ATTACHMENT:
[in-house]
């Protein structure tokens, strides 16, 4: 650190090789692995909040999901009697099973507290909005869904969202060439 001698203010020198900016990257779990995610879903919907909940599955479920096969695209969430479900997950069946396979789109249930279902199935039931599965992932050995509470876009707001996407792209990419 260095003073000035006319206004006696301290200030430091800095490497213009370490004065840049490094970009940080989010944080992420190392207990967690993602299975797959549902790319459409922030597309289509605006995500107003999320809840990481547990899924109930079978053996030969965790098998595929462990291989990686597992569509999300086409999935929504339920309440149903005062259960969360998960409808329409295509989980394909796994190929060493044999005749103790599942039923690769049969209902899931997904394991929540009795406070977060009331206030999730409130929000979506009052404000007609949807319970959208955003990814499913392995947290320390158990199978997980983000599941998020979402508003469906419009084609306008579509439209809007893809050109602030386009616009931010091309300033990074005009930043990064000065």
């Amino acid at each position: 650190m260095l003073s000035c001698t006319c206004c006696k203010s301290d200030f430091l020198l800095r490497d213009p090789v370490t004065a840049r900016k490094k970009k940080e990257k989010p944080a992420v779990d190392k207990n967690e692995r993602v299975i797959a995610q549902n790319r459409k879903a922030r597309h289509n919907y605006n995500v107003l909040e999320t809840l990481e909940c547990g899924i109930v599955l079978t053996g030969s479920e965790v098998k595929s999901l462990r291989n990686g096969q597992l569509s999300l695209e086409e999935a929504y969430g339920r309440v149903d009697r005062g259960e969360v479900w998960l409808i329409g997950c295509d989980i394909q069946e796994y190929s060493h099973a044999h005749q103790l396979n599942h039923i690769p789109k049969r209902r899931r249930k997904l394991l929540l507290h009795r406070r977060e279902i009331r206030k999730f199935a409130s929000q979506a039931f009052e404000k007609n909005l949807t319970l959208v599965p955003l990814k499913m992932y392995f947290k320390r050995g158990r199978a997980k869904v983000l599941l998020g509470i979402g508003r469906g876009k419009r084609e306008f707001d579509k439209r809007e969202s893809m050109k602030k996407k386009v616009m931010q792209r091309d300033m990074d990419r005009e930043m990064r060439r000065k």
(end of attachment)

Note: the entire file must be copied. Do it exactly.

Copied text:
[in-house]
């Protein structure tokens, strides 16, 4: 650190090789692995909040999901009697099973507290909005869904969202060439 001698203010020198900016990257779990995610879903919907909940599955479920096969695209969430479900997950069946396979789109249930279902199935039931599965992932050995509470876009707001996407792209990419 260095003073000035006319206004006696301290200030430091800095490497213009370490004065840049490094970009940080989010944080992420190392207990967690993602299975797959549902790319459409922030597309289509605006995500107003999320809840990481547990899924109930079978053996030969965790098998595929462990291989990686597992569509999300086409999935929504339920309440149903005062259960969360998960409808329409295509989980394909796994190929060493044999005749103790599942039923690769049969209902899931997904394991929540009795406070977060009331206030999730409130929000979506009052404000007609949807319970959208955003990814499913392995947290320390158990199978997980983000599941998020979402508003469906419009084609306008579509439209809007893809050109602030386009616009931010091309300033990074005009930043990064000065």
């Amino acid at each position: 650190m260095l003073s000035c001698t006319c206004c006696k203010s301290d200030f430091l020198l800095r490497d213009p090789v370490t004065a840049r900016k490094k970009k940080e990257k989010p944080a992420v779990d190392k207990n967690e692995r993602v299975i797959a995610q549902n790319r459409k879903a922030r597309h289509n919907y605006n995500v107003l909040e999320t809840l990481e909940c547990g899924i109930v599955l079978t053996g030969s479920e965790v098998k595929s999901l462990r291989n990686g096969q597992l569509s999300l695209e086409e999935a929504y969430g339920r309440v149903d009697r005062g259960e969360v479900w998960l409808i329409g997950c295509d989980i394909q069946e796994y190929s060493h099973a044999h005749q103790l396979n599942h039923i690769p789109k049969r209902r899931r249930k997904l394991l929540l507290h009795r406070r977060e279902i009331r206030k999730f199935a409130s929000q979506a039931f009052e404000k007609n909005l949807t319970l959208v599965p955003l990814k499913m992932y392995f947290k320390r050995g158990r199978a997980k869904v983000l599941l998020g509470i979402g508003r469906g876009k419009r084609e306008f707001d579509k439209r809007e969202s893809m050109k602030k996407k386009v616009m931010q792209r091309d300033m990074d990419r005009e930043m990064r060439r000065k």